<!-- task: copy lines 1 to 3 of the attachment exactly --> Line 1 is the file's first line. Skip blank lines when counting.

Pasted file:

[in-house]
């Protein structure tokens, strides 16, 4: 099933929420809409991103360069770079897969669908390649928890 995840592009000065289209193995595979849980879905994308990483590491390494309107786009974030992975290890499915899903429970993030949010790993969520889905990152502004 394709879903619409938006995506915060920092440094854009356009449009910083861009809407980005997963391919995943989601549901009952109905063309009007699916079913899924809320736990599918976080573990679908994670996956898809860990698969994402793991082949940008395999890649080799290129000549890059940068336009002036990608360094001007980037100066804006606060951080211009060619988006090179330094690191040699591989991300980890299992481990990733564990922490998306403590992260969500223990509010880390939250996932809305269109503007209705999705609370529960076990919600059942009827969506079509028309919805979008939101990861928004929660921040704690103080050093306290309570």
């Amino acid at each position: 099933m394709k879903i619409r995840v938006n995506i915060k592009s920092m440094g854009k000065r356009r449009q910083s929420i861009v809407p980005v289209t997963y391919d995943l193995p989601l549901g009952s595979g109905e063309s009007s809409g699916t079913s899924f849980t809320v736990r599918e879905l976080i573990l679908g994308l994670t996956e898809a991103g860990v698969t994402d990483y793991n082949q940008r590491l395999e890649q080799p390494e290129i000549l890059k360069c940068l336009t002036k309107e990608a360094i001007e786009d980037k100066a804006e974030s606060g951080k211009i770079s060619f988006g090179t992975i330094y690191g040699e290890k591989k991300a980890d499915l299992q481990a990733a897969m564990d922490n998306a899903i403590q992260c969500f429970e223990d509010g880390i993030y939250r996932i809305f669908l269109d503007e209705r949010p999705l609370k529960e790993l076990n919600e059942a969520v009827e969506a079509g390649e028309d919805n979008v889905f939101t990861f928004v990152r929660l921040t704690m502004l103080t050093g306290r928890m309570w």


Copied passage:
[in-house]
């Protein structure tokens, strides 16, 4: 099933929420809409991103360069770079897969669908390649928890 995840592009000065289209193995595979849980879905994308990483590491390494309107786009974030992975290890499915899903429970993030949010790993969520889905990152502004 394709879903619409938006995506915060920092440094854009356009449009910083861009809407980005997963391919995943989601549901009952109905063309009007699916079913899924809320736990599918976080573990679908994670996956898809860990698969994402793991082949940008395999890649080799290129000549890059940068336009002036990608360094001007980037100066804006606060951080211009060619988006090179330094690191040699591989991300980890299992481990990733564990922490998306403590992260969500223990509010880390939250996932809305269109503007209705999705609370529960076990919600059942009827969506079509028309919805979008939101990861928004929660921040704690103080050093306290309570």
């Amino acid at each position: 099933m394709k879903i619409r995840v938006n995506i915060k592009s920092m440094g854009k000065r356009r449009q910083s929420i861009v809407p980005v289209t997963y391919d995943l193995p989601l549901g009952s595979g109905e063309s009007s809409g699916t079913s899924f849980t809320v736990r599918e879905l976080i573990l679908g994308l994670t996956e898809a991103g860990v698969t994402d990483y793991n082949q940008r590491l395999e890649q080799p390494e290129i000549l890059k360069c940068l336009t002036k309107e990608a360094i001007e786009d980037k100066a804006e974030s606060g951080k211009i770079s060619f988006g090179t992975i330094y690191g040699e290890k591989k991300a980890d499915l299992q481990a990733a897969m564990d922490n998306a899903i403590q992260c969500f429970e223990d509010g880390i993030y939250r996932i809305f669908l269109d503007e209705r949010p999705l609370k529960e790993l076990n919600e059942a969520v009827e969506a079509g390649e028309d919805n979008v889905f939101t990861f928004v990152r929660l921040t704690m502004l103080t050093g306290r928890m309570w």